It looks like it's a common belief that Jesus was dead for around 3 days and was thereafter resurrected.

For example this website provides quotes from earlier Christians. They quote Ignatius from 250 AD as writing about Jesus:

During the Sabbath He continued under the earth in the tomb in which Joseph of Arimathaea had laid Him. At the dawning of the Lord's day He arose from the dead

And they quote Justin from 150 AD as writing:

But Sunday is the day on which we all hold our common assembly, because it is the first day on which God, having wrought a change in the darkness and matter, made the world; and Jesus Christ our Saviour on the same day rose from the dead.

But it also seems like a common Christian belief that all humans have an immortal soul.

Since Jesus was a human he then should also have had an immortal soul. Which means that he should never have been really "dead" in the first place (or how this is to be understood?).

So I have 2 questions about this subject:

  1. If Jesus had an immortal soul, was he ever literally dead?
  2. What would "resurrection" even mean in a case where the resurrected person is not dead in the first place?

1 Answer 1


You appear to not be separating Physical death from Spiritual death. Jesus did in fact suffer physical death and he did in fact take up that physical life again.

John 10:17 and 18 KJV Therefore doth my Father love me, because I lay down my life, that I might take it again. No man taketh it from me, but I lay it down of myself. I have power to lay it down, and I have power to take it again. This commandment have I received of my Father.

The life Jesus is referring to here is his physical life.

Matthew 25:46 KJV And these shall go away into everlasting punishment: but the righteous into life eternal.

The life Jesus is referring to here is spiritual life.

So what is the difference between the two? That is where the living soul comes into play spoken of in:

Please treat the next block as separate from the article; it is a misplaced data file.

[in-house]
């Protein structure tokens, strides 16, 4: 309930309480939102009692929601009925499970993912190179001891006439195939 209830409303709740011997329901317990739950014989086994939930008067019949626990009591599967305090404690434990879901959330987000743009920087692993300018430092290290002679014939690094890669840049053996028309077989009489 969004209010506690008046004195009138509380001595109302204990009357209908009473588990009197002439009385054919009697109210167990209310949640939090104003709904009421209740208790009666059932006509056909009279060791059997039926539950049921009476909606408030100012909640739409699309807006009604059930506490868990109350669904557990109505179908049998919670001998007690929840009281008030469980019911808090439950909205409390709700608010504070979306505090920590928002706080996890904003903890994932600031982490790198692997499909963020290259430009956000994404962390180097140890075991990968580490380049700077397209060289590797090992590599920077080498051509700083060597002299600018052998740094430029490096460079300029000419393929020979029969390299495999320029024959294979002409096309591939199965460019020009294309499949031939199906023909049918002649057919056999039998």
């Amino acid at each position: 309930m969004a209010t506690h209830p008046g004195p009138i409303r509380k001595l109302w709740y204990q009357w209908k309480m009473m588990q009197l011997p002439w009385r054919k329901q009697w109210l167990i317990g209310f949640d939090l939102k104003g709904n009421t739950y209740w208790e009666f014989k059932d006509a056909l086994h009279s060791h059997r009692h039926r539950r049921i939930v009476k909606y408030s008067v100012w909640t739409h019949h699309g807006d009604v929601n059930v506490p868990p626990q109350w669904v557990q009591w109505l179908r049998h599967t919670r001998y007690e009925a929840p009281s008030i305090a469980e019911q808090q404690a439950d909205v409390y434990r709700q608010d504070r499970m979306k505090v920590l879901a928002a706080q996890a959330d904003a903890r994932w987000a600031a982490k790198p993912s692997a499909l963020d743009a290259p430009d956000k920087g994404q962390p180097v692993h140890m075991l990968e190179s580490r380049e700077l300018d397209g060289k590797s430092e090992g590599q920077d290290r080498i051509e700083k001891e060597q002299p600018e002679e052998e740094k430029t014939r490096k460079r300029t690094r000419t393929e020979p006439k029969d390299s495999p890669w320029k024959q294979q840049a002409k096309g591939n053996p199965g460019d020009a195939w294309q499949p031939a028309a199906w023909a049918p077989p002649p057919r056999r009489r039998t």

Genesis 2:7 KJV And the LORD God formed man of the dust of the ground, and breathed into his nostrils the breath of life; and man became a living soul.

There are two deaths enumerated in the Bible.

Revelation 20:5 and 6 KJV But the rest of the dead lived not again until the thousand years were finished. This is the first resurrection. Blessed and holy is he that hath part in the first resurrection: on such the second death hath no power, but they shall be priests of God and of Christ, and shall reign with him a thousand years.

In these Scriptures we are told of both Physical and Spiritual death. Verse 5 deals with physical (first) death, while verse 6 deals with Spiritual (second) death. We are all very aware of the fist or physical death, but few are well versed on the Spiritual or second death. So let us define the second death as enumerated in the Bible.

Revelation 20:11 through 15 KJV And I saw a great white throne, and him that sat on it, from whose face the earth and the heaven fled away; and there was found no place for them. And I saw the dead, small and great, stand before God; and the books were opened: and another book was opened, which is the book of life: and the dead were judged out of those things which were written in the books, according to their works. And the sea gave up the dead which were in it; and death and hell delivered up the dead which were in them: and they were judged every man according to their works. And death and hell were cast into the lake of fire. This is the second death. And whosoever was not found written in the book of life was cast into the lake of fire.